Sports Wagering in Jersey? Don’t Bet on It

At this time only four of the 50 United States allow betting on football, basketball, baseball and other games. Nevada, Delaware, Oregon and Montana are the exceptions to the federal ban on sports betting because they approved the practice before the ban became effective in 1992.

Now, however, other states such as New Jersey, Iowa and California would like a piece of the action and see sports betting as a way to raise badly needed cash and at the same time bring that type of gambling out of the underworld, where it currently thrives.

Casinos and racetracks

New Jersey Governor Chris Christie actually signed legislation allowing sports bets at beleaguered Garden State casinos and racetracks, but a federal judge put a stop to it at the behest of the major professional sports leagues and college athletic authorities.

They oppose sports gambling, they say, because it would compromise the integrity of their sports. If that were to happen, it would be nothing new. Corruption and dirty dealing in American sports goes at least as far back as the Black Sox scandal, which tainted the 1919 World Series.

That clash between the Chicago White Sox and the Cincinnati Reds was supposedly fixed by criminal mastermind Arnold Rothstein, also known as Mr. Big, The Brain and The Fixer. He is believed to have bribed several of the White Sox players to throw the Series to the Cincinnati team.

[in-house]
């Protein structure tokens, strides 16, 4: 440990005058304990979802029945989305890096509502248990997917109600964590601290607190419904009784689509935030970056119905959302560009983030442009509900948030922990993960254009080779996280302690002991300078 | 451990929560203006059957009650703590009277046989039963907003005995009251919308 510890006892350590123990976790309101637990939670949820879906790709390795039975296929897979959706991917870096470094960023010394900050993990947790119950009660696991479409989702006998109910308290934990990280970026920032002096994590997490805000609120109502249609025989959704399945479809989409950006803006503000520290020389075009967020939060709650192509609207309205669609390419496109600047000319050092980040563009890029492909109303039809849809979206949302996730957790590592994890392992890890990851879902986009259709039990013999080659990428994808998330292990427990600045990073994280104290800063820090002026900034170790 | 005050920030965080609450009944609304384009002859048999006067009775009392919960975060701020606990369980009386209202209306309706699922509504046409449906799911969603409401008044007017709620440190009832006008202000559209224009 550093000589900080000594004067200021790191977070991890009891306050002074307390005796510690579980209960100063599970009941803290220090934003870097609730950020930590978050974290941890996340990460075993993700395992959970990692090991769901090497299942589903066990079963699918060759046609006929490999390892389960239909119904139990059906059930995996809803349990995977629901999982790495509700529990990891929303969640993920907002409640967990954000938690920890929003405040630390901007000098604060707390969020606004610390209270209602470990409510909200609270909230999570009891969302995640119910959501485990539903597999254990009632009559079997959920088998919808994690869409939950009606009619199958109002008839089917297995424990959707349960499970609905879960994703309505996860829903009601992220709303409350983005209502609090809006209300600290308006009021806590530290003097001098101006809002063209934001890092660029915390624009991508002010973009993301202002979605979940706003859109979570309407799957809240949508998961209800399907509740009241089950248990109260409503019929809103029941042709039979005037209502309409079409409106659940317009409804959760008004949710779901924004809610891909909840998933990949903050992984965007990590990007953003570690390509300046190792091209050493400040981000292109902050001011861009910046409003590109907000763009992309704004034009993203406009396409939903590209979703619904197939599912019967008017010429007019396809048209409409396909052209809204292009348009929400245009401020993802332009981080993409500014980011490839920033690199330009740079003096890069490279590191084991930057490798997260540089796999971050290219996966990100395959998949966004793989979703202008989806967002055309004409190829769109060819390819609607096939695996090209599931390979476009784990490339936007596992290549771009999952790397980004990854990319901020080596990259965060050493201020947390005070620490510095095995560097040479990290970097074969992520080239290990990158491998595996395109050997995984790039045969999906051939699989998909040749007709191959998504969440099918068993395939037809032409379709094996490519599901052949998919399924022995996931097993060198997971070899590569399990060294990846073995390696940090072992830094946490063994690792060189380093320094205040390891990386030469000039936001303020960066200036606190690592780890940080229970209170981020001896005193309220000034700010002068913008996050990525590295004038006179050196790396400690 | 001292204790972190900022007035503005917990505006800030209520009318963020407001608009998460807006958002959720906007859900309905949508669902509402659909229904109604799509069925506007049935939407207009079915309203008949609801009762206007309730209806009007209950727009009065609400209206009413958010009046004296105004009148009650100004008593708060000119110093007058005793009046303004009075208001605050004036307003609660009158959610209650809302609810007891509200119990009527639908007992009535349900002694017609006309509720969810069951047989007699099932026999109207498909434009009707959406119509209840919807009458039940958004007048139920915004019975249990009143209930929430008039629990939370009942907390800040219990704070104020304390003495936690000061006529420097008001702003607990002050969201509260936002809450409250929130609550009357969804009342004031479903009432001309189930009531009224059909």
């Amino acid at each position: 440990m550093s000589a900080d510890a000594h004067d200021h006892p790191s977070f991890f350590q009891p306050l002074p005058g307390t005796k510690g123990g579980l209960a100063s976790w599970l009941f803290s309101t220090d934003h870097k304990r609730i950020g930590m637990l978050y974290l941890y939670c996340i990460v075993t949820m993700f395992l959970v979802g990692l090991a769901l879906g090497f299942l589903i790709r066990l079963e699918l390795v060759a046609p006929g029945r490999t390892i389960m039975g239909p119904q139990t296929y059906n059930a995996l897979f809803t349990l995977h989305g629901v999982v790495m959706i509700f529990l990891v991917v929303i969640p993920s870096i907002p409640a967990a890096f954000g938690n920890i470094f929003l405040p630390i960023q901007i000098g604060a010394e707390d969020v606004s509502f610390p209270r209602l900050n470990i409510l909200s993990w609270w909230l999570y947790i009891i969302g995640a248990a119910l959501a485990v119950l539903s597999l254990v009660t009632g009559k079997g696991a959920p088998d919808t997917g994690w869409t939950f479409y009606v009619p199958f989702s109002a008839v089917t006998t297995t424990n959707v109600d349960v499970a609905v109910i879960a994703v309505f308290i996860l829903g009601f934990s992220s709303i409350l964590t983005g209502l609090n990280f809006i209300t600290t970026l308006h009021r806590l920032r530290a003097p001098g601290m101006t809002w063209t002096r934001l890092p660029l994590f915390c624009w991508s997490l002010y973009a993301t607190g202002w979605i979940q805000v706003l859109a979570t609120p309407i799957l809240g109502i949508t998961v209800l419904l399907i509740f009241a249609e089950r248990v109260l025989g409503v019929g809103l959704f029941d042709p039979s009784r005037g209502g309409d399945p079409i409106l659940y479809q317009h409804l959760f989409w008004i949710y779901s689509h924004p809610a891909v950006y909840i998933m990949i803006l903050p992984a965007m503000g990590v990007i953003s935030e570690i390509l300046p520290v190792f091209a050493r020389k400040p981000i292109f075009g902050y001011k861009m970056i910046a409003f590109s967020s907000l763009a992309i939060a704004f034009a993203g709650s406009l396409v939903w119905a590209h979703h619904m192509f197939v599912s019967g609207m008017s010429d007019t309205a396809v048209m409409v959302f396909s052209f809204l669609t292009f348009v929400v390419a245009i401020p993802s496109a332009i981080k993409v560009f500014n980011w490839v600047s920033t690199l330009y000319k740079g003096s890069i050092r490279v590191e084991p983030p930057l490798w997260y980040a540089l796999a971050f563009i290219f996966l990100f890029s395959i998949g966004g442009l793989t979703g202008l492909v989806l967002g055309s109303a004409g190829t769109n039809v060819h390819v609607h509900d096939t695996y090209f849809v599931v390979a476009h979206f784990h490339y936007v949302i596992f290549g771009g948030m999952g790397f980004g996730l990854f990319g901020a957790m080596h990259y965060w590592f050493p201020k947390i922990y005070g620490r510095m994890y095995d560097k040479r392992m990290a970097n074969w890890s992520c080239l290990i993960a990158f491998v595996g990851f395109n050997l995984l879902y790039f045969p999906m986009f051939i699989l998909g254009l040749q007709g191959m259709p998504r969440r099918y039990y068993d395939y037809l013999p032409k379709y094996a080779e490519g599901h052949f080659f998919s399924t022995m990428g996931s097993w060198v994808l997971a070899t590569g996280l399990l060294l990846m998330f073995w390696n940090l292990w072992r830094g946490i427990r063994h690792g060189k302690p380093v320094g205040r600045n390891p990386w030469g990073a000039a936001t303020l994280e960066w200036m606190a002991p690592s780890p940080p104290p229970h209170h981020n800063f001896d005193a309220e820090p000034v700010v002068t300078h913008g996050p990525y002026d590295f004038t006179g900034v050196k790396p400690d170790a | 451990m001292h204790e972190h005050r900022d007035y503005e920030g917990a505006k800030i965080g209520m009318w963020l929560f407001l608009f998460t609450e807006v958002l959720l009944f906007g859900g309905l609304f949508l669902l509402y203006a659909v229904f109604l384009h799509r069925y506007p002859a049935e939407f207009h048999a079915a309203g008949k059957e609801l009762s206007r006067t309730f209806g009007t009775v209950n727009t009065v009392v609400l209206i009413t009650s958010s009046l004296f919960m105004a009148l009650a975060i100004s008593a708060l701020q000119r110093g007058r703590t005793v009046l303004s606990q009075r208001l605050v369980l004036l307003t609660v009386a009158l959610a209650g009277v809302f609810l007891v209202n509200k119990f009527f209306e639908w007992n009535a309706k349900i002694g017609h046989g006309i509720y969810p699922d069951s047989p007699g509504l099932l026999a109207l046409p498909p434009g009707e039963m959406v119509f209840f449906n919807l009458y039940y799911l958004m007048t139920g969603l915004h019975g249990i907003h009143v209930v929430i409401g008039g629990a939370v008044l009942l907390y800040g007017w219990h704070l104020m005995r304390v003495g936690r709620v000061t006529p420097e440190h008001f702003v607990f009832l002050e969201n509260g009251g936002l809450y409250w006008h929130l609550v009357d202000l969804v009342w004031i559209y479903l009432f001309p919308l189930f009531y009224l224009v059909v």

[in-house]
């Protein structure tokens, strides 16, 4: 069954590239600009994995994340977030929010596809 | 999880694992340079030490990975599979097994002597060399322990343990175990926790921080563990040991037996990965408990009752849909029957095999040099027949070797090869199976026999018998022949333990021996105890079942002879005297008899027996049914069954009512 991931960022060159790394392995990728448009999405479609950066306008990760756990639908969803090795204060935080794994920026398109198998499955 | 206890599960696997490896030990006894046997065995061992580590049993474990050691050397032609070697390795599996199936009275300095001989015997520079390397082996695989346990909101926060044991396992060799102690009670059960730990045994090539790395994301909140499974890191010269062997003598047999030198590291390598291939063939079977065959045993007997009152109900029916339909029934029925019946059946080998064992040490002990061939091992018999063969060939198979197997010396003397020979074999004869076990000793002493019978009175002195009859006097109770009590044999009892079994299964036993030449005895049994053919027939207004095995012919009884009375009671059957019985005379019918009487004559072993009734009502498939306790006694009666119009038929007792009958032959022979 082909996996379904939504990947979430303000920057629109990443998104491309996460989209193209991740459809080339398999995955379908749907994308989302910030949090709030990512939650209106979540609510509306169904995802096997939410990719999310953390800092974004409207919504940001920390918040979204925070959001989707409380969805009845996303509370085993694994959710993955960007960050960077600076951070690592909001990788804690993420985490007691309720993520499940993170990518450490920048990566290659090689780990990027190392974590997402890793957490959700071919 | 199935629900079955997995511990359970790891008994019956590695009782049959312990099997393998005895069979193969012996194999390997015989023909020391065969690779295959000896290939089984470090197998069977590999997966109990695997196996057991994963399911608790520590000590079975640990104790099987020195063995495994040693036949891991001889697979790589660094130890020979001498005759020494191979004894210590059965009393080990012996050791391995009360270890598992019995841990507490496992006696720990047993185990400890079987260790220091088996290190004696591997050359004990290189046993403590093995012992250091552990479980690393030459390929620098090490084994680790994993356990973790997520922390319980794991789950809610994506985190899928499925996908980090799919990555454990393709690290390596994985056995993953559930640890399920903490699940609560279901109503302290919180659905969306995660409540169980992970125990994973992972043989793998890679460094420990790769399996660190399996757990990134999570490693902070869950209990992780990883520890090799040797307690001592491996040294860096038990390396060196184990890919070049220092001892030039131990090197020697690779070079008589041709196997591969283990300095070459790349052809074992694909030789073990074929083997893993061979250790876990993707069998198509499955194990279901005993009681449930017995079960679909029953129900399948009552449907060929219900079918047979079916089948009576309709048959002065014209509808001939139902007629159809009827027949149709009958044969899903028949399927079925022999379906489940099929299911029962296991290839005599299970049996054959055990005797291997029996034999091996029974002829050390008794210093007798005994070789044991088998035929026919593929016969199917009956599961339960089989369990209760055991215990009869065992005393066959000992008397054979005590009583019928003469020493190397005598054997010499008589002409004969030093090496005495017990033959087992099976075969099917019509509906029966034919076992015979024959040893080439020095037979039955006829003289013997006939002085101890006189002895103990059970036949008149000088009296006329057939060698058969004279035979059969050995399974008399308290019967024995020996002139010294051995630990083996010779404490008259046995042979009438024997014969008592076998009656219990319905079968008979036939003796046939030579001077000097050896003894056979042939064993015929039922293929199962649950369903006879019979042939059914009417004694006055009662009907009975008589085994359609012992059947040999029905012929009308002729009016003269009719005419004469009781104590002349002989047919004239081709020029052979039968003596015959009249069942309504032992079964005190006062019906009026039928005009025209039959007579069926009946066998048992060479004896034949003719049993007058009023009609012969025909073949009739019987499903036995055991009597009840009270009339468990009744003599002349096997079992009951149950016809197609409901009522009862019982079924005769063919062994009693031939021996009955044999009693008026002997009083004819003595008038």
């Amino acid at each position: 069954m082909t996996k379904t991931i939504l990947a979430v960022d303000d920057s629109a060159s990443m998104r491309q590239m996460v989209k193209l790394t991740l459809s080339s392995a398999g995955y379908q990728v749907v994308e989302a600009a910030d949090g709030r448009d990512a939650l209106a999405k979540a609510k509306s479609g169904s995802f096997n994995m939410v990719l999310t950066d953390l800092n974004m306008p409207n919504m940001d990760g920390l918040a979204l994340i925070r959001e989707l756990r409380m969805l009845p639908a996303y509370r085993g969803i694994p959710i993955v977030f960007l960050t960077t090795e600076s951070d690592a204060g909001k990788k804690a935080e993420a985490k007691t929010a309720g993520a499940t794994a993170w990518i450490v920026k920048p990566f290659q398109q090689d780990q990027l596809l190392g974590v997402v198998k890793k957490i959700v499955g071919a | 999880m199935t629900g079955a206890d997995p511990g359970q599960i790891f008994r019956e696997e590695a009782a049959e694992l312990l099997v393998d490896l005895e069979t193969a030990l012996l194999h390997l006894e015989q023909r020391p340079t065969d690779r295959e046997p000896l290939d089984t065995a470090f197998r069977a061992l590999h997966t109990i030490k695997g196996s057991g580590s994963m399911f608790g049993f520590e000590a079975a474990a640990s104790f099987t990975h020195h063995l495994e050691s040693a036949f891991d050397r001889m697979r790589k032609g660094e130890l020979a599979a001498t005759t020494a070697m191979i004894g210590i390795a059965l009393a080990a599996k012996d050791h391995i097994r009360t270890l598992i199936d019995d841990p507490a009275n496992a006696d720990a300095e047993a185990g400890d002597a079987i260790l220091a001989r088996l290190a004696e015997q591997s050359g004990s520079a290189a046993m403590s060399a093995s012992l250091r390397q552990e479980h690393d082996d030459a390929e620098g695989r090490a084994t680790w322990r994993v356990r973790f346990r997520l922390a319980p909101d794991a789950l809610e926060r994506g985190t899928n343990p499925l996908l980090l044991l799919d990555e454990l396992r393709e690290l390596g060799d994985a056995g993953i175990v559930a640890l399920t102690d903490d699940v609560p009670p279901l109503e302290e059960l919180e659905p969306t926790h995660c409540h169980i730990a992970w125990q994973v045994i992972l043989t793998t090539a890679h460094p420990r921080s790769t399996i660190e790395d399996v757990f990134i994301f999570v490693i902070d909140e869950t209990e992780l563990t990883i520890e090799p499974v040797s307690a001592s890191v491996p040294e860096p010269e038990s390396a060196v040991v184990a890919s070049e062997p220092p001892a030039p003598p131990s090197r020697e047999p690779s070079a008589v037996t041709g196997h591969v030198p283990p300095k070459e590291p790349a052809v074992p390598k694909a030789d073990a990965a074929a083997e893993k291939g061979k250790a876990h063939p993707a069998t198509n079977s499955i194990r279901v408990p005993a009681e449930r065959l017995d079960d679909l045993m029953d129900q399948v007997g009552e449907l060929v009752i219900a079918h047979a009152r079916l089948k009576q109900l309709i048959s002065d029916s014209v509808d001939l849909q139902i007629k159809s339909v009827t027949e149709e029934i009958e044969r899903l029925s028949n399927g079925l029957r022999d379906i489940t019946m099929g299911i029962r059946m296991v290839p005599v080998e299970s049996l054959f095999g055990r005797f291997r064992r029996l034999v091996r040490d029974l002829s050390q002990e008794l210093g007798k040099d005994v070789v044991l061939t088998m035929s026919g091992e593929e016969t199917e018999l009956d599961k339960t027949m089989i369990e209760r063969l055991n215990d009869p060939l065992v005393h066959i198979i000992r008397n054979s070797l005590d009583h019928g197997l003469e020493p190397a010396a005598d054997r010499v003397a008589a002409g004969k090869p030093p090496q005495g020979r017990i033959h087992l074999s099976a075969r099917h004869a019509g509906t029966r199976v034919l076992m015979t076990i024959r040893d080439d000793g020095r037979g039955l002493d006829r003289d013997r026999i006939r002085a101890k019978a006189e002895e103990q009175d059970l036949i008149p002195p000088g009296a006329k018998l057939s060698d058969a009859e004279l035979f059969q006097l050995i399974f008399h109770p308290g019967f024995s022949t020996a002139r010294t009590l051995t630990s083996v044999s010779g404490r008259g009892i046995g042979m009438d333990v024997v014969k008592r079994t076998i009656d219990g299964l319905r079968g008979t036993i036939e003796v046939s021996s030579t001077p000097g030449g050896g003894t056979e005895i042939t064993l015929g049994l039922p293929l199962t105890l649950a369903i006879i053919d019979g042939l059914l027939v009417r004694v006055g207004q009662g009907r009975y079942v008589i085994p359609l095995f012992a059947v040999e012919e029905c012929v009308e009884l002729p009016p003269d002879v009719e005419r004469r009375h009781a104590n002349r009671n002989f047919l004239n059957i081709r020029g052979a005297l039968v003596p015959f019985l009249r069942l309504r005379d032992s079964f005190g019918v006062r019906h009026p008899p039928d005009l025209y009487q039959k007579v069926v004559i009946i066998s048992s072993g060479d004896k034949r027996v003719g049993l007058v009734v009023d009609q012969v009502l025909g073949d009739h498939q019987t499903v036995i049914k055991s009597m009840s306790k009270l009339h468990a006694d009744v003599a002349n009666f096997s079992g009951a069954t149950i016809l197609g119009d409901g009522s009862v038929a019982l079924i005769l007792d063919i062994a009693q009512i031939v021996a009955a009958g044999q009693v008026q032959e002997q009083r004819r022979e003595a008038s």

Many accounts say that Rothstein, a mentor to Lucky Luciano and Meyer Lansky, financed the betting scandal through former professional boxing champion Abe Attell, although no firm evidence supports this.

Big bet on the Reds

It is known that Rothstein was approached for financial backing, but some historians believe he declined to participate because it was a sure thing that would go through without his investment. Rothstein did, however, bet $60,000 on Cincinnati and won $270,000. Organized crime experts say that version sounds like the real Rothstein.

The underworld king was obsessed with gambling and bet compulsively. In a legendary two-day poker game in 1928, Rothstein dropped $320,000. He refused to pay his debt and declared the game was fixed.

A few weeks later, Rothstein was murdered at the Park Central Hotel in New York City. The case was never solved.

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